Left field

The Reuters global sports blog

from Photographers' Blog:

When baseballs attack

By Darryl Webb

"I was really glad I saw it coming."

I know that statement above sounds a little confusing so allow me to explain.

I don't know how many professional sporting events I've covered in the last 20 years. Let's just say it's been a lot and in all that time I've never been hurt. There have been a couple of close calls here and there, but nothing serious until earlier this week.

Had I not seen this sphere coming toward me at a blistering speed, the end result could have been a lot worse. I'm not saying it would have been as bad as Sports Illustrated's photographer John Iacono, who was hit by an overthrown ball in 1999, shattering his jaw which resulted in two titanium plates, some wire mess and something like 20 screws. But it definitely would have been worse than a headache, a bump on the head and two hours spent at Urgent Care.

As I stood in the first base photo well between innings, trying to figure another angle to shoot the Los Angeles Angels of Anaheim's Albert Pujols, I saw Angels' third baseman Mark Trumbo make a throw to first - a throw he's made a million times I'm sure. But this time the trajectory was off, it had some extra height to it, and unless Pujols was suddenly 10 feet-tall that ball was headed in my direction.

Instincts took over – DUCK AND COVER.

The problem was I didn't have much time, maybe 2 or 3 seconds at the most and I was standing on a 4-foot tall platform holding thousands of dollars worth of camera gear so I couldn't just duck that easily. Instead I turned my cameras around, turned my back to the field and hunched over as much as I could. And waited.

from Photographers' Blog:

The Tebow phenom

By Rick Wilking

Do a Google search on this new celebrity and there are 299,000,000 results. Brad Pitt? No, he only has 187 million. I’m talking about the newest phenom in the world of sports – Tim Tebow.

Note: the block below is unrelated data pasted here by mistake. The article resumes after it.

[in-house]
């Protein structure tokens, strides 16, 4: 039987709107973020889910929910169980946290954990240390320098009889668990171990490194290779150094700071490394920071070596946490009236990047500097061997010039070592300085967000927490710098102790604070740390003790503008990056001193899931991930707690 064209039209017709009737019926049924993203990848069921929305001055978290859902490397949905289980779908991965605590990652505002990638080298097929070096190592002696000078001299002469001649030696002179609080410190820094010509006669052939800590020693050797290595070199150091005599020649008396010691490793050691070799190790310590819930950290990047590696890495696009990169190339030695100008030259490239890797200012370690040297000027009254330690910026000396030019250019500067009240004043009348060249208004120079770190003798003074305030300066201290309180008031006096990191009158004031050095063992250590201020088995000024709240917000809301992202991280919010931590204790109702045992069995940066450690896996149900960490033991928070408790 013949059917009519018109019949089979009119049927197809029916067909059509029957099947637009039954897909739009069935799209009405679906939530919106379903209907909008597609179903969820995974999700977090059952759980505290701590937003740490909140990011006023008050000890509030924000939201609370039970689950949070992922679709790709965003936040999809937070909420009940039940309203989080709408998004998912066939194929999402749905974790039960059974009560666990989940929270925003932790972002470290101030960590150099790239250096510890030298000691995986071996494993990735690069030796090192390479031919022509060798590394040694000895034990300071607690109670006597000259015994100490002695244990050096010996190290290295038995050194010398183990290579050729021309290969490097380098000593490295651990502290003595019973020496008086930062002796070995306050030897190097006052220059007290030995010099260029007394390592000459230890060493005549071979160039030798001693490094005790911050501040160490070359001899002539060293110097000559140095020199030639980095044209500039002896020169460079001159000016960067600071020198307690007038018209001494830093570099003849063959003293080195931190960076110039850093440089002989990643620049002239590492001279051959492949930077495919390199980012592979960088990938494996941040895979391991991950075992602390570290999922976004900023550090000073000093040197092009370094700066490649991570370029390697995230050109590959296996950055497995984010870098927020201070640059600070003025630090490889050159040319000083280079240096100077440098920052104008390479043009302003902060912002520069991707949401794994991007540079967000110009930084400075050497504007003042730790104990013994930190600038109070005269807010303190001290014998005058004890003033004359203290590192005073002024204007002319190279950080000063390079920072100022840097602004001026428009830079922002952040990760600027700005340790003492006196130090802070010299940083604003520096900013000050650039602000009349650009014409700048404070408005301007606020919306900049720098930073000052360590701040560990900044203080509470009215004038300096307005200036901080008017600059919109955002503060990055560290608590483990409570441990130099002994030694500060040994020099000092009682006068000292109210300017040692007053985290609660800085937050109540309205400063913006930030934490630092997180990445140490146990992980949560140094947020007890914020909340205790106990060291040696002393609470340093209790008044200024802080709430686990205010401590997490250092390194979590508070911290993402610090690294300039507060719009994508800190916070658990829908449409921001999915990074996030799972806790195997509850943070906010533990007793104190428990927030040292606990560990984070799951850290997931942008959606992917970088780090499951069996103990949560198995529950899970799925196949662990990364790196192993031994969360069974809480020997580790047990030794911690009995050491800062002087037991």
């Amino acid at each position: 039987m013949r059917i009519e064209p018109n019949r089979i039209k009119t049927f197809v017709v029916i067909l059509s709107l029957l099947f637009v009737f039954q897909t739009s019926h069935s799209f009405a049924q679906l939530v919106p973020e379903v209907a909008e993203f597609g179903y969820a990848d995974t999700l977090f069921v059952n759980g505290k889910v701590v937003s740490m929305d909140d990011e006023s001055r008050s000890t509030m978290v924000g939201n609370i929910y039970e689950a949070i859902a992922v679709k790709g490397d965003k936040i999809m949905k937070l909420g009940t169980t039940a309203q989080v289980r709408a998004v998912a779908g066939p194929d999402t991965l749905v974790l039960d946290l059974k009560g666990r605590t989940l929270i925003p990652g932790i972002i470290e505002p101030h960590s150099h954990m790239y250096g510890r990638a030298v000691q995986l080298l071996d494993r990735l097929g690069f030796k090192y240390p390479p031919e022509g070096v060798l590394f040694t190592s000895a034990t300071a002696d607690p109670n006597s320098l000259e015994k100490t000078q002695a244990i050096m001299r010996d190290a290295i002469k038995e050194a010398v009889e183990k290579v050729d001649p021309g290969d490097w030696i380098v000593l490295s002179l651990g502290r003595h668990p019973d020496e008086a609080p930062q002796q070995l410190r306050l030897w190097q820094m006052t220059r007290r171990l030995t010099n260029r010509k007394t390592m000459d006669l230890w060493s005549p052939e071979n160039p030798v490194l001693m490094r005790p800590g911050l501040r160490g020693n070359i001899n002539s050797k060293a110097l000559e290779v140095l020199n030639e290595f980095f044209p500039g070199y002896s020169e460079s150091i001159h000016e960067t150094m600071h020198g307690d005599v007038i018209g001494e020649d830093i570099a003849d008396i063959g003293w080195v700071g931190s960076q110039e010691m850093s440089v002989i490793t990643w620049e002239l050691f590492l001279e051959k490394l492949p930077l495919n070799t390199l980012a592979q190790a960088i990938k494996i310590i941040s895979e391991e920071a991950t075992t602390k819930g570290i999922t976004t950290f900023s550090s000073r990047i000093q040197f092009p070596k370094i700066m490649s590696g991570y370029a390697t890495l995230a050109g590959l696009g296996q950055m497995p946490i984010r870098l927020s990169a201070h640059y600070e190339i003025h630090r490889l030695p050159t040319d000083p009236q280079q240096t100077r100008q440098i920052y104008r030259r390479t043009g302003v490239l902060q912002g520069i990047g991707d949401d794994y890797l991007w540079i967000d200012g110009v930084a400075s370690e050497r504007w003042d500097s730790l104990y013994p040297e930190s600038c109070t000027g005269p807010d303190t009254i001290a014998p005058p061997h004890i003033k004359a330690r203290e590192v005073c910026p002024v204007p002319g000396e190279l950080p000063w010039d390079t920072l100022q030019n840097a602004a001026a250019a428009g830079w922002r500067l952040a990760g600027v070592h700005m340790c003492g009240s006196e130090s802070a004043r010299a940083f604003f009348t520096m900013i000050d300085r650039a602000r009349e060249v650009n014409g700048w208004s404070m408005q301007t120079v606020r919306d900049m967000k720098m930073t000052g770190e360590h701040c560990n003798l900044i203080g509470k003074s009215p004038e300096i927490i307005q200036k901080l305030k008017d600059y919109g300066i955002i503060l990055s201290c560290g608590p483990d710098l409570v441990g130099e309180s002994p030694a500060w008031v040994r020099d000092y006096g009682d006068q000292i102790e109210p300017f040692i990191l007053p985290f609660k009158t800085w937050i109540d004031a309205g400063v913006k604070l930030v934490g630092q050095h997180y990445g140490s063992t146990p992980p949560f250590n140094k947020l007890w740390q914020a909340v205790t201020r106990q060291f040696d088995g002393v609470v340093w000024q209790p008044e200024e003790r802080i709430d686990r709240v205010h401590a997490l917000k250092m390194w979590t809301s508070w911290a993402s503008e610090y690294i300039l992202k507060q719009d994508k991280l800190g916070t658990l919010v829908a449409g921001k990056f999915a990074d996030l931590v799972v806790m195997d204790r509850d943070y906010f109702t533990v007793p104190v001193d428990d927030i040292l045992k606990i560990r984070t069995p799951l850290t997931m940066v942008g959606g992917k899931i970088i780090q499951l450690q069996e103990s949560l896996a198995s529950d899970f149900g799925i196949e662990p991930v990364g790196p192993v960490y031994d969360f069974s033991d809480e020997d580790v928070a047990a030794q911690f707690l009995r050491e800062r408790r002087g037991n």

Being a Denver-based photographer where Tebow plays starting quarterback for the Broncos has kept me in the vortex of the Tebow storm. Going back to his first start late last season and then training camp in August, we’ve been focusing on his young career. Would he start this year or would he not was the hot topic back in late summer. Kyle Orton was eventually chosen as starter but when the team went 1–4 Tebow got the nod and Orton was out. Then the fun really began.

from Photographers' Blog:

NFL touchdown in London

By Suzanne Plunkett

British sports fans are a serious bunch. When it comes to football (they never call it soccer), many would rather lose their home than miss their team score a winning goal. Club allegiance is often demonstrated with tribal passion - influencing tattoos, clothing and even choice of marital partners.

When American football makes a rare appearance in London, it's somewhat of a surprise to see the seriousness of the sport replaced with a more frivolous obsession: cheerleaders.

Shooting the Rugby World Cup

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In the latest installment, South Africa-based photographer Mike Hutchings describes the gear he can’t live without and what makes shooting rugby different from his usual assignments.

Reuters RWC Photographers #4 from Tim Wimborne on Vimeo.

In the xxx third installment, Sydney-based photographer Tim Wimborne describes what is necessary to keep the file fresh throughout the tournament and to satisfy different client needs.